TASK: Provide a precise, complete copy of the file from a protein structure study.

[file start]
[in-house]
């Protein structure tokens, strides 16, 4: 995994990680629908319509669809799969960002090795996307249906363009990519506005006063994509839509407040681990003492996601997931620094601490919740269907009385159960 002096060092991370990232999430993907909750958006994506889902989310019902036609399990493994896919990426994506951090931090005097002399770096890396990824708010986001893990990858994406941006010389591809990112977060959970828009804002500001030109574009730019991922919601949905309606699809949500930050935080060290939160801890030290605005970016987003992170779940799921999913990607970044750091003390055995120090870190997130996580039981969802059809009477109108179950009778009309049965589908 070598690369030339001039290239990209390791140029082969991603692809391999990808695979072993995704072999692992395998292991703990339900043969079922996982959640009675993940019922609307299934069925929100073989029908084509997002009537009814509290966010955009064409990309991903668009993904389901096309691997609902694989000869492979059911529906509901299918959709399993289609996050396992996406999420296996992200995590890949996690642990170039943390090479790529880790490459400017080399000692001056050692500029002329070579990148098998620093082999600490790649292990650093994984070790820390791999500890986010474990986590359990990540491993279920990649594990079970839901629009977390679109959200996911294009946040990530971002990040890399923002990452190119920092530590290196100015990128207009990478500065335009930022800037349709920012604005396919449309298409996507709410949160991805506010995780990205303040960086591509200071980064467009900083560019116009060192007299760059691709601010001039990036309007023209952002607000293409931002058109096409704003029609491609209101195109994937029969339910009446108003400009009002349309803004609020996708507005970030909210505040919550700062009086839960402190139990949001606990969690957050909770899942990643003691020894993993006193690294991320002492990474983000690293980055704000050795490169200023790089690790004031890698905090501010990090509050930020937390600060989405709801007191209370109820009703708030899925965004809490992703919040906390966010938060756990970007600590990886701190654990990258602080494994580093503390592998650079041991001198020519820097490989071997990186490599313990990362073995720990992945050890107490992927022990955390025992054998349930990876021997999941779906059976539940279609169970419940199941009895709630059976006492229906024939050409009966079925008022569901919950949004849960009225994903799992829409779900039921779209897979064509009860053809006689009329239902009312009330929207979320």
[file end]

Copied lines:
[in-house]
């Protein structure tokens, strides 16, 4: 995994990680629908319509669809799969960002090795996307249906363009990519506005006063994509839509407040681990003492996601997931620094601490919740269907009385159960 002096060092991370990232999430993907909750958006994506889902989310019902036609399990493994896919990426994506951090931090005097002399770096890396990824708010986001893990990858994406941006010389591809990112977060959970828009804002500001030109574009730019991922919601949905309606699809949500930050935080060290939160801890030290605005970016987003992170779940799921999913990607970044750091003390055995120090870190997130996580039981969802059809009477109108179950009778009309049965589908 070598690369030339001039290239990209390791140029082969991603692809391999990808695979072993995704072999692992395998292991703990339900043969079922996982959640009675993940019922609307299934069925929100073989029908084509997002009537009814509290966010955009064409990309991903668009993904389901096309691997609902694989000869492979059911529906509901299918959709399993289609996050396992996406999420296996992200995590890949996690642990170039943390090479790529880790490459400017080399000692001056050692500029002329070579990148098998620093082999600490790649292990650093994984070790820390791999500890986010474990986590359990990540491993279920990649594990079970839901629009977390679109959200996911294009946040990530971002990040890399923002990452190119920092530590290196100015990128207009990478500065335009930022800037349709920012604005396919449309298409996507709410949160991805506010995780990205303040960086591509200071980064467009900083560019116009060192007299760059691709601010001039990036309007023209952002607000293409931002058109096409704003029609491609209101195109994937029969339910009446108003400009009002349309803004609020996708507005970030909210505040919550700062009086839960402190139990949001606990969690957050909770899942990643003691020894993993006193690294991320002492990474983000690293980055704000050795490169200023790089690790004031890698905090501010990090509050930020937390600060989405709801007191209370109820009703708030899925965004809490992703919040906390966010938060756990970007600590990886701190654990990258602080494994580093503390592998650079041991001198020519820097490989071997990186490599313990990362073995720990992945050890107490992927022990955390025992054998349930990876021997999941779906059976539940279609169970419940199941009895709630059976006492229906024939050409009966079925008022569901919950949004849960009225994903799992829409779900039921779209897979064509009860053809006689009329239902009312009330929207979320």